By Joe Kirchmyer
Back in the 1980s, Marty Nightengale of the Nightengale Funeral Home on South Park Avenue was serving as president of the South Buffalo Business Association. As leader of the group, one of his goals was to bring the Buffalo Philharmonic Orchestra to Cazenovia Park for a special performance. Twenty-five thousand people would later show up for that performance, among them a reporter from The Buffalo News who made a remark to Nightengale, saying “South Buffalo is a very special place.”
That remark remained in Nightengale’s thoughts for many years and eventually resurfaced on a special South Buffalo monument at the corner of Potters and Abbott roads, across from the entrance to Cazenovia Park. The monument, erected by Stone Art Memorial, has now sat since 1994 on the city-owned property. Also instrumental in bringing both the concert and the resulting monument to South Buffalo was the late City Councilman Jim Keane.
Building the monument would require an investment of $5,000, and the call went out throughout South Buffalo asking for $50 donations in exchange for two lines of copy on the bricks that would be used to construct the monument. The very next day, Nightengale arrived at work to find a line of people waiting at the door of his business with donations in hand. Space on the monument was completely sold out in just a couple of days. Along with the monument, a tree was planted at the site in memory of Dick Karns, a beloved South Buffalo businessman who owned a floral shop on Abbott Road.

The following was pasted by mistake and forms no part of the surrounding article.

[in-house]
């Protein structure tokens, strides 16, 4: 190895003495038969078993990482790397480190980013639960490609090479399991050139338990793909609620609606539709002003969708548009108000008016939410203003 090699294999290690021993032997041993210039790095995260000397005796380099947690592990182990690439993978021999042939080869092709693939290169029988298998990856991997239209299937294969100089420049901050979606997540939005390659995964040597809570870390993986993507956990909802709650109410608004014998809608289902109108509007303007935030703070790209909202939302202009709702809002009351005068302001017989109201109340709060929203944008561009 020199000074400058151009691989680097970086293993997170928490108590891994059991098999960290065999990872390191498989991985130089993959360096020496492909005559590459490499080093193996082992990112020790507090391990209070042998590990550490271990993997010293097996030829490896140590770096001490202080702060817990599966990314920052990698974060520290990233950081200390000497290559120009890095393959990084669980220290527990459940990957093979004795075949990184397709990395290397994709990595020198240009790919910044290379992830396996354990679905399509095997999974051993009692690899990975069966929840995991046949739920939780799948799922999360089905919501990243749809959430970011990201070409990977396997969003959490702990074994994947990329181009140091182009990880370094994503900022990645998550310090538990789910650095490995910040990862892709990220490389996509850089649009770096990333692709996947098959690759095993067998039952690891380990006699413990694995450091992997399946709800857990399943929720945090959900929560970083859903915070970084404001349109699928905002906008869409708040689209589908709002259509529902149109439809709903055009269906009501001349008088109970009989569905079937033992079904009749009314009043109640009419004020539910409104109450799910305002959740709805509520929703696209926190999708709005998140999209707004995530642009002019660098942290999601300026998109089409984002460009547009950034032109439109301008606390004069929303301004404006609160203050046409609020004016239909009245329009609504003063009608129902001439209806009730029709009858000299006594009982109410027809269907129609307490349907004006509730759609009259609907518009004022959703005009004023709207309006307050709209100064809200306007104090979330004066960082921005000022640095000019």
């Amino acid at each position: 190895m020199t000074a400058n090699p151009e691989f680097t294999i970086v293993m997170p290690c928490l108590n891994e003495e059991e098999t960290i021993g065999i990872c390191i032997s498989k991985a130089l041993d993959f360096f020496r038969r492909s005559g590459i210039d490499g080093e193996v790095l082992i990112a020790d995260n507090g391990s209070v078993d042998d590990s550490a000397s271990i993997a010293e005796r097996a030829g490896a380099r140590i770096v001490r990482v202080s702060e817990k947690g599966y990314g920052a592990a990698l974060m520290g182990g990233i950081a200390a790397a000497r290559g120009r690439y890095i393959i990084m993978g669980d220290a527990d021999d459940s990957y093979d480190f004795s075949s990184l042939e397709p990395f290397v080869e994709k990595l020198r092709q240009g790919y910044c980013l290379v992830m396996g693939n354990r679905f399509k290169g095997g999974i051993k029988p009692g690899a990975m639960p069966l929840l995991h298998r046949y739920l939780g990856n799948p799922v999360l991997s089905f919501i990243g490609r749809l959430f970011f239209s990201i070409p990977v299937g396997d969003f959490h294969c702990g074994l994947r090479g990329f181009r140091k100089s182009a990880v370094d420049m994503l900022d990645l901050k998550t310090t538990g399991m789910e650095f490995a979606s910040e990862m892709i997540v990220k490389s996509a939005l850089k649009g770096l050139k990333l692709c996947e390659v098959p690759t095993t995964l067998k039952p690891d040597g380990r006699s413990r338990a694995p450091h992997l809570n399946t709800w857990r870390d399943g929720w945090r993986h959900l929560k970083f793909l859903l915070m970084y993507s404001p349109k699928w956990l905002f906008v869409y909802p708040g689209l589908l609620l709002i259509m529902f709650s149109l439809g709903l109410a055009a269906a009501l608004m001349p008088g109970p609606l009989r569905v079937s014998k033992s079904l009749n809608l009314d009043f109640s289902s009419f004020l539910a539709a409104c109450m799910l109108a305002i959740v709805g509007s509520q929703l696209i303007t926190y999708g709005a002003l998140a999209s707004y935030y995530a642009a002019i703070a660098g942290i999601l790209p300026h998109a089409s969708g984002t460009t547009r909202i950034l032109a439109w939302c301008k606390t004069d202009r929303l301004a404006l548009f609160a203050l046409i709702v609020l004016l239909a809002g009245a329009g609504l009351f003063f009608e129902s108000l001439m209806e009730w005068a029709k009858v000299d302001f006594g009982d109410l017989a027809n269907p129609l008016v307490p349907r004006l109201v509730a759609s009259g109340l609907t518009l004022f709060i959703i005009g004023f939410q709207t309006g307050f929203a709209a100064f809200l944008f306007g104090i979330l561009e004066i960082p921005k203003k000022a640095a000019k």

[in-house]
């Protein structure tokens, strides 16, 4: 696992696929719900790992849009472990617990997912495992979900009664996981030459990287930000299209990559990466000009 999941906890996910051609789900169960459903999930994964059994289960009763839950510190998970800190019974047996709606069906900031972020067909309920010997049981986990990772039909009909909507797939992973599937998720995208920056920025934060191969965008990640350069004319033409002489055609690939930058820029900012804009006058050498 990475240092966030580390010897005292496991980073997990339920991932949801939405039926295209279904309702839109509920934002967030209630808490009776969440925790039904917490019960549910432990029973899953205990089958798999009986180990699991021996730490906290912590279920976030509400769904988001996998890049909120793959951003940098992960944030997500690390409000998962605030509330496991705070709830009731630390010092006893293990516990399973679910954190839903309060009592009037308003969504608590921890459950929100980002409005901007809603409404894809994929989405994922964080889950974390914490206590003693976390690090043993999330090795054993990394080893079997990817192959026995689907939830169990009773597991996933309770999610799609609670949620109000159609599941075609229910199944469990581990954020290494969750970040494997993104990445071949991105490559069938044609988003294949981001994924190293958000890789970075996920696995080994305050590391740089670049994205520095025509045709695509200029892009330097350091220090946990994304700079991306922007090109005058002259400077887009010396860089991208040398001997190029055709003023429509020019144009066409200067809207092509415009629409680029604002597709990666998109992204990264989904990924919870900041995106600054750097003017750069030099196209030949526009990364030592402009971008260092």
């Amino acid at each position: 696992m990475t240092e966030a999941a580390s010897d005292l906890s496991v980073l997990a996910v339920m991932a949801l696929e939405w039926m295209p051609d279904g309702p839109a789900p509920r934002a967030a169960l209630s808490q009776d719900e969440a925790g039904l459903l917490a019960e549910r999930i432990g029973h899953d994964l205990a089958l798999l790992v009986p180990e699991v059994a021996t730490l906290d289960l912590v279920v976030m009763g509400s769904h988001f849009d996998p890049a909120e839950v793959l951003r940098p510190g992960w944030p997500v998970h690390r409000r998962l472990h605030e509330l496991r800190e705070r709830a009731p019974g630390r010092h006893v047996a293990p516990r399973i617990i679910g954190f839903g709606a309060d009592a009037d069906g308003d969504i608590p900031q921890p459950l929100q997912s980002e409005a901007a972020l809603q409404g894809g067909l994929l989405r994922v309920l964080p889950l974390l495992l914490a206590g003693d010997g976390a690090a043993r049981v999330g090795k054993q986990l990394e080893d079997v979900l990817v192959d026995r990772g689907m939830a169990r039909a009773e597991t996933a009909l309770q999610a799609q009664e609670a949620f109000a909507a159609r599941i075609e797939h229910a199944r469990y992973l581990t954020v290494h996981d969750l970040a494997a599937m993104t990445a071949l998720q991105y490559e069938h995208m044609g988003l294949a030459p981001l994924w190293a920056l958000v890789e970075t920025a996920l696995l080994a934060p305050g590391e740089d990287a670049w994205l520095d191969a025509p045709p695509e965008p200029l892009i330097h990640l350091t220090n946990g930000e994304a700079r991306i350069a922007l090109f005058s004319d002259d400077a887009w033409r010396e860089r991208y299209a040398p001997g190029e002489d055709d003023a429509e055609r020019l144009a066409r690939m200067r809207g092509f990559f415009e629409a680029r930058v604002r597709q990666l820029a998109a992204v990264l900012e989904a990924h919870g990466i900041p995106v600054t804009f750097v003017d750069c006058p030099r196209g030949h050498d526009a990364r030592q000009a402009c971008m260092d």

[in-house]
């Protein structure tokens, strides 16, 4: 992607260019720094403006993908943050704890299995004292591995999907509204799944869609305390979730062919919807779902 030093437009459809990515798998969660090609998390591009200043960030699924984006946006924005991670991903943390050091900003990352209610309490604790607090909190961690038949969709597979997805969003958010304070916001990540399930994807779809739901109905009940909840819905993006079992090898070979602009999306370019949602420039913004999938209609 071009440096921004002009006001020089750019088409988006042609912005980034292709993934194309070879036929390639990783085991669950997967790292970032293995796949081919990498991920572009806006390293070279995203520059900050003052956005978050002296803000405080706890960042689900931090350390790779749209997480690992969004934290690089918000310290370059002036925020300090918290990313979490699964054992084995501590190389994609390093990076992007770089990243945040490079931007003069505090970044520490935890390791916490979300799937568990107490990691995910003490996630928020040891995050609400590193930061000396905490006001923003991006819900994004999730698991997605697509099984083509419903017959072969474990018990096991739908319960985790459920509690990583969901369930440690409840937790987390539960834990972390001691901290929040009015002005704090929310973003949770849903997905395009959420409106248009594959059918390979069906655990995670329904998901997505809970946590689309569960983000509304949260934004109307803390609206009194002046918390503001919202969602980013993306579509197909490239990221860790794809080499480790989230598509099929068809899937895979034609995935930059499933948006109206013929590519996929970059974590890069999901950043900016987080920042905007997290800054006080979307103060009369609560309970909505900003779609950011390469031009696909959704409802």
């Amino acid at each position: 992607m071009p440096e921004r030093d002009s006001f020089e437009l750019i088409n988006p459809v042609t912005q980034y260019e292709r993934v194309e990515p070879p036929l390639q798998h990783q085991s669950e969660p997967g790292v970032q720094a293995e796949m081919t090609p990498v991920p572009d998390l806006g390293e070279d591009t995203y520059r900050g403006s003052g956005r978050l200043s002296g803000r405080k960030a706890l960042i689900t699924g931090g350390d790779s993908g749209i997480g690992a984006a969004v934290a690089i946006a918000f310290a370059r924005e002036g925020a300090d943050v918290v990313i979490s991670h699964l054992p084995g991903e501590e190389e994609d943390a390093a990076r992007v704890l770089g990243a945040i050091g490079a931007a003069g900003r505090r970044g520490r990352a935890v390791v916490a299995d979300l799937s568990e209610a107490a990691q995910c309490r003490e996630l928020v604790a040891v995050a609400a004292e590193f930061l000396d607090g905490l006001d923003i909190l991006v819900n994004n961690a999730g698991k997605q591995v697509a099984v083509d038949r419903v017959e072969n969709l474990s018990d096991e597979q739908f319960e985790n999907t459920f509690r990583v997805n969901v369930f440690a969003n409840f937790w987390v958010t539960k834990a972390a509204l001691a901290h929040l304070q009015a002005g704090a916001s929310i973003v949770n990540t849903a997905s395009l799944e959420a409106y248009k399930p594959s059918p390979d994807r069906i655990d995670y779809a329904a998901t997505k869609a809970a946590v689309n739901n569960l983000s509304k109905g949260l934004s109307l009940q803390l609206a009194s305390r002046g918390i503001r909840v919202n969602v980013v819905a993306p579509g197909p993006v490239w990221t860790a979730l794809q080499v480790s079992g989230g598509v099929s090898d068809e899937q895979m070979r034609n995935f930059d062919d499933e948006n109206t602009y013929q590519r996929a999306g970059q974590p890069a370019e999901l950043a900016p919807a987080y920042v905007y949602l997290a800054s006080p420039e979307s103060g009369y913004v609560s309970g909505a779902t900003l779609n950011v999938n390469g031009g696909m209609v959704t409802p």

In more recent years, a garden was added to the monument site and tended to by Sister Marie Bernard, former principal at St. Thomas Aquinas School on Abbott Road, guidance counselor at Mt. Mercy Academy on Red Jacket Parkway and a counselor at Trocaire College, which overlooks the monument site. When Sister Bernard later became unable to care for the garden, it eventually obscured the monument and the many names engraved on the bricks.
Earlier this year, South Buffalo Alive, a neighborhood beautification organization led by Marge Ryan, decided that a change was needed that would put the focus back on the monument. Working with the City of Buffalo’s Public Works, Parks & Streets Commissioner Steven Stepniak and a crew led by cement finisher Bill Pacheco, the overgrown garden was removed and replaced with a cement pad and walkable cement approaches from both Potters Road and Abbott Road.
Both Nightengale and Ryan are extremely pleased with the results. “All of the business and family names on both the front and back of the monument, along with 100 military veteran dedications on the back, are now completely visible,” Ryan said. Next, she hopes to work with Stepniak to add lighting that will illuminate the monument and make it more visible to passing walkers, bicyclists and motorists for decades to come!